The JSE-listed technology service company EOH is turning the tide of its tarnished history, which was tainted by corruption and a significant debt spiral. On Wednesday, the group announced its annual financial results for the year ending July. The company has brought its gross debt down significantly. It paid R291-million in capital for the current year and a further R409-million post-year end.
This will leave the company with a debt balance of R2-billion, down from the R4-billion the company’s new management team inherited at the start of 2018 financial year.
“EOH is a story of continued improvement in that 2020 is much better than 2019 and H2 [second half] is better than H1 [first half] for 2020,” said the group chief executive, Stephen van Coller.
He said the group was now targeting a “70% equity to 30% debt ratio”.
“Since embarking on its turnaround strategy EOH, in my view, has made great progress towards building a sustainable organisation while navigating these negative effects of issues inherited from previous management as well as the negative impacts of Covid-19.”
Since taking over as group leader in September 2018, Van Coller and his team have focused on cleaning up the business from a governance and financial perspective.
Accounting firm PwC gave the company an unqualified audit, indicating a fair and transparent financial statement in compliance with generally accepted accounting principles.
This is a milestone for a company that has been rocked up by allegations of corruption and bribery for several years.
In 2019, Microsoft terminated its licensing agreement with EOH after a tip-off to the United States Securities and Exchange Commission about alleged wrongdoing regarding a software procurement deal between EOH and the South African National Defence Force and the department of water and sanitation.
Last month, the company testified at the Zondo commission of inquiry into state capture and provided evidence of irregular money flows at EOH, which was unearthed by law firm ENSafrica.
The forensic investigation, which was commissioned by the board of the company in 2019, identified R1.2-billion in suspicious contracts. It also found severe governance failings, tender irregularities, unsubstantiated payments among other unethical business dealings at the company.
The company gave information relating to the questionable and unethical business practices dating back to 2014, which were brought to light by the ENSafrica’s report.
At the commission, Van Coller said the investigation found that payments were made to subcontractors in circumstances where there was no evidence that the subcontractors did the work.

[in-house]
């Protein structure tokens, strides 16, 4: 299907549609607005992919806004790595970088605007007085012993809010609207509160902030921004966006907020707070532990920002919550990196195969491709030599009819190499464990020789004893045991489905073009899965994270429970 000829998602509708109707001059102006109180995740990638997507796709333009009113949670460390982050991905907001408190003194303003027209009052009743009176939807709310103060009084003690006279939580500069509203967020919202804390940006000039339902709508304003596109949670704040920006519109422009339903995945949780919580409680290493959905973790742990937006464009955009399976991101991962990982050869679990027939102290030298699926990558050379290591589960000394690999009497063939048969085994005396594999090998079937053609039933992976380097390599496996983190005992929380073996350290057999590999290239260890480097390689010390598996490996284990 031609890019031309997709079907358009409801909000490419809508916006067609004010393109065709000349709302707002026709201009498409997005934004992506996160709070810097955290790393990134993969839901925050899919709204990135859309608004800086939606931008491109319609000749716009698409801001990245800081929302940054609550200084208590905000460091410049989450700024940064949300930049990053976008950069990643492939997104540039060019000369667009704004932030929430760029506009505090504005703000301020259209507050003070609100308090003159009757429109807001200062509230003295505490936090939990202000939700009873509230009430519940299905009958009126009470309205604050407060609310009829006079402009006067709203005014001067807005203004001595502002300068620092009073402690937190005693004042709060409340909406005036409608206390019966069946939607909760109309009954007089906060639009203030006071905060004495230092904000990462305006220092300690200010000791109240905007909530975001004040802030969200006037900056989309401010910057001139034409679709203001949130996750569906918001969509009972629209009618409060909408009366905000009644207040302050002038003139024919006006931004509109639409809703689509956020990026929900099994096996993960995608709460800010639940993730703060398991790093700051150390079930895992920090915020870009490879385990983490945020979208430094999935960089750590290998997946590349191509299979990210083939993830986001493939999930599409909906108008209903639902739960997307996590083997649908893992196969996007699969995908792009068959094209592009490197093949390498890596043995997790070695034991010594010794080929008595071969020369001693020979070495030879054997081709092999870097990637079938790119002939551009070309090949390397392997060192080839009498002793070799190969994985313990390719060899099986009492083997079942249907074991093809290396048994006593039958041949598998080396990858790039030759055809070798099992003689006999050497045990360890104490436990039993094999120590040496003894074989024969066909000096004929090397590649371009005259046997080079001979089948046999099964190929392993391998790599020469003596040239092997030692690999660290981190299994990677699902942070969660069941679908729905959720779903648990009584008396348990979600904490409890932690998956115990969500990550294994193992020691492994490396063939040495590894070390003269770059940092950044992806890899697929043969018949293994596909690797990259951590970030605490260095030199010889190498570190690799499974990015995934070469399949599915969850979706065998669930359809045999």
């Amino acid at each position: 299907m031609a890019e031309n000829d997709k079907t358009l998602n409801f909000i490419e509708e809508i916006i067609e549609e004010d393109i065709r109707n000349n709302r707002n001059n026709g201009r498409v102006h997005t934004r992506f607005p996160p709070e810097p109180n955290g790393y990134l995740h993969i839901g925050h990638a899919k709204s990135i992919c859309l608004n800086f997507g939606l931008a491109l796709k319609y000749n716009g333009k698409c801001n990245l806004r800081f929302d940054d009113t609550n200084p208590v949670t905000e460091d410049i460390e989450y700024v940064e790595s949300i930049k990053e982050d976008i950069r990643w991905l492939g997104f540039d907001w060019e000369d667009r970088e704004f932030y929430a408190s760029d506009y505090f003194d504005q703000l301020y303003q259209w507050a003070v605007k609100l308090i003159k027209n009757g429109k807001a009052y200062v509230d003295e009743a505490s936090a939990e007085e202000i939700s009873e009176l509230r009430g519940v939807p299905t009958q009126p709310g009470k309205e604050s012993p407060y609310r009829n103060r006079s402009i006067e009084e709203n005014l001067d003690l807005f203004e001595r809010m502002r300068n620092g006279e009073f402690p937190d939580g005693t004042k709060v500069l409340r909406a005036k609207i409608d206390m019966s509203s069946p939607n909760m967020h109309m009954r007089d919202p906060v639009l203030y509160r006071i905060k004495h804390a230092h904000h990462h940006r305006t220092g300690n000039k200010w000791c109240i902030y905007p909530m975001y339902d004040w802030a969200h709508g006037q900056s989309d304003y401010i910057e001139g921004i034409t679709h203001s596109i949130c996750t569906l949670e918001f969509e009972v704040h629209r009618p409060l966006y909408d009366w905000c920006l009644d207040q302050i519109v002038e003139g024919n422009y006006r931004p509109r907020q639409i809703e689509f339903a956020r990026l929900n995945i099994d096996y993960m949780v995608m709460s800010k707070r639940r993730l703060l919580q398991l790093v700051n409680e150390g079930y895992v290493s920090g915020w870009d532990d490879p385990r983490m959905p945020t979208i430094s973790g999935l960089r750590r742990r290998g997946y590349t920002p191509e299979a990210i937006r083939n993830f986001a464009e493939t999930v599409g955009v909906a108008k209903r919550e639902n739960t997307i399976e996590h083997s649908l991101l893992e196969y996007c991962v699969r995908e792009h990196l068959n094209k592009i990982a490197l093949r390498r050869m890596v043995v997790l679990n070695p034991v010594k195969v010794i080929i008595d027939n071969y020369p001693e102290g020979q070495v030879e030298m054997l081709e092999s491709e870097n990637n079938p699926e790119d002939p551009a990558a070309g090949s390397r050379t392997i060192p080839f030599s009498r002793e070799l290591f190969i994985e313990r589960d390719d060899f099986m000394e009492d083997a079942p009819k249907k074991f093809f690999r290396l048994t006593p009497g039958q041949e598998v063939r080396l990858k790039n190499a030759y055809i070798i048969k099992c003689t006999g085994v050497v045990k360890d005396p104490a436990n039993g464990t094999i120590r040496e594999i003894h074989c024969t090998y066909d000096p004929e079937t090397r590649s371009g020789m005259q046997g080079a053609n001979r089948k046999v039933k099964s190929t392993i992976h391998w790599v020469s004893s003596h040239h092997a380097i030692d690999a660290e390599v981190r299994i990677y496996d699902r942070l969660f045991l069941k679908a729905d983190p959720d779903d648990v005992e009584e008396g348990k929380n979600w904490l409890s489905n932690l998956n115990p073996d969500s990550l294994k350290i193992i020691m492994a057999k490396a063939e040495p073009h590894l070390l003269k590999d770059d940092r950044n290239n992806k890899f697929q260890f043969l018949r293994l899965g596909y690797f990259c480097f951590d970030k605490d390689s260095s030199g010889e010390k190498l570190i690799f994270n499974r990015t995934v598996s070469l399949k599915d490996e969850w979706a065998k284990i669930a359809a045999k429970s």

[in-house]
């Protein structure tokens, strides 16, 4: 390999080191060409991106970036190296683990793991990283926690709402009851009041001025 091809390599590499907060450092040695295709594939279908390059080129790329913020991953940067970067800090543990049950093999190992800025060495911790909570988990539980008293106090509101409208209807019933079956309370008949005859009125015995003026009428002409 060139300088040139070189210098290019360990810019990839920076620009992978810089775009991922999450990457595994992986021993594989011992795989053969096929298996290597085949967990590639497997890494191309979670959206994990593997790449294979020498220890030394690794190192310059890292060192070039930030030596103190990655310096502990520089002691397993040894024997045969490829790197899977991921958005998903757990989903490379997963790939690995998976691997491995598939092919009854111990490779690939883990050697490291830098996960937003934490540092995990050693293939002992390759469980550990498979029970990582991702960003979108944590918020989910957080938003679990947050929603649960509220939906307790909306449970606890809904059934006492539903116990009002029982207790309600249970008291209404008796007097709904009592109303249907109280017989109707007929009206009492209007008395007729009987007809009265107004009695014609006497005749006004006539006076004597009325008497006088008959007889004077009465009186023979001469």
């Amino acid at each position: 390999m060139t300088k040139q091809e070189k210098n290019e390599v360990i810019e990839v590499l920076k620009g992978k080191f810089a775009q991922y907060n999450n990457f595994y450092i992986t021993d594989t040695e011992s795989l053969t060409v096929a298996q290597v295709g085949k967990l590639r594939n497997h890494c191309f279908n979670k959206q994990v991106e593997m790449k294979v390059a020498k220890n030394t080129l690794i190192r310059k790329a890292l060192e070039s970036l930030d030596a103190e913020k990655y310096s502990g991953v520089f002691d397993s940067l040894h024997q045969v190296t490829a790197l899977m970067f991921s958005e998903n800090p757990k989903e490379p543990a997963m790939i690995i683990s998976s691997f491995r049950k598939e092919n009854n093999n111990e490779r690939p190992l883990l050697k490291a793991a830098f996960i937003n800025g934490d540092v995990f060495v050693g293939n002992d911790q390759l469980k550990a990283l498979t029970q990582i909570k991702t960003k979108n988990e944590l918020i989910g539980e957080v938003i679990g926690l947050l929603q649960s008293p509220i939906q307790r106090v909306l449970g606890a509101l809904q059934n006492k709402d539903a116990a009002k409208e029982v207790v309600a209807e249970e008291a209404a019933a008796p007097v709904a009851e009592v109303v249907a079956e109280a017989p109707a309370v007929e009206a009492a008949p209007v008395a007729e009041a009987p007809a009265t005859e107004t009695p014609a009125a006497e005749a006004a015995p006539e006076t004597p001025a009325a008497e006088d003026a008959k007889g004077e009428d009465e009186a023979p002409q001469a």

“At the time, these payments totalled R1.2-billion, including VAT, and on further investigation, it is currently suspected the potential irregular payments stand at approximately R865-million,” he said.
Also in November, ENSafrica’s director, Stephen Powell, testified at the commission that Geoff Makhubo received money from EOH to his Molelwane Consulting company when he was City of Johannesburg’s member of the mayoral committee for finance. He is now the mayor.
Molelwane has denied any wrongdoing.
Powell further revealed that other payments were made by Jehan Mackay when he was EOH’s executive director to ANC officials, including Zizi Kodwa, Siyabulela Sintwa and Reggie Nkabinde.
According to the company’s financial statements, five of the eight problematic public sector contracts had been settled, with one currently in arbitration, one in final negotiations and third deal concluding at the end of April 2021.
A total loss of R323-million in the current financial year was recorded as a result of these legacy contracts. In the first half of the year, the loss was R188-million and R279-million in 2019.
The company said these contracts do not qualify as discontinued for reporting purposes because they relate to specific contracts and not a division or definable area of business.
A settlement has also been reached with the Special Investigating Unit post-year end in respect of disclosures reported in May 2019 for two of the three identified contracts where overbilling of licence occurred.
“EOH will repay R42-million over 36 months as reimbursement for overcharging the department of defence and is in the process of finalising a similar arrangement with regard to the third and final contract.
“These costs have been fully provided for in the FY2019 and FY2020 accounts”, according to the company’s annual financial results.
This article was first published by Mail and Guardian on 07 December 2020.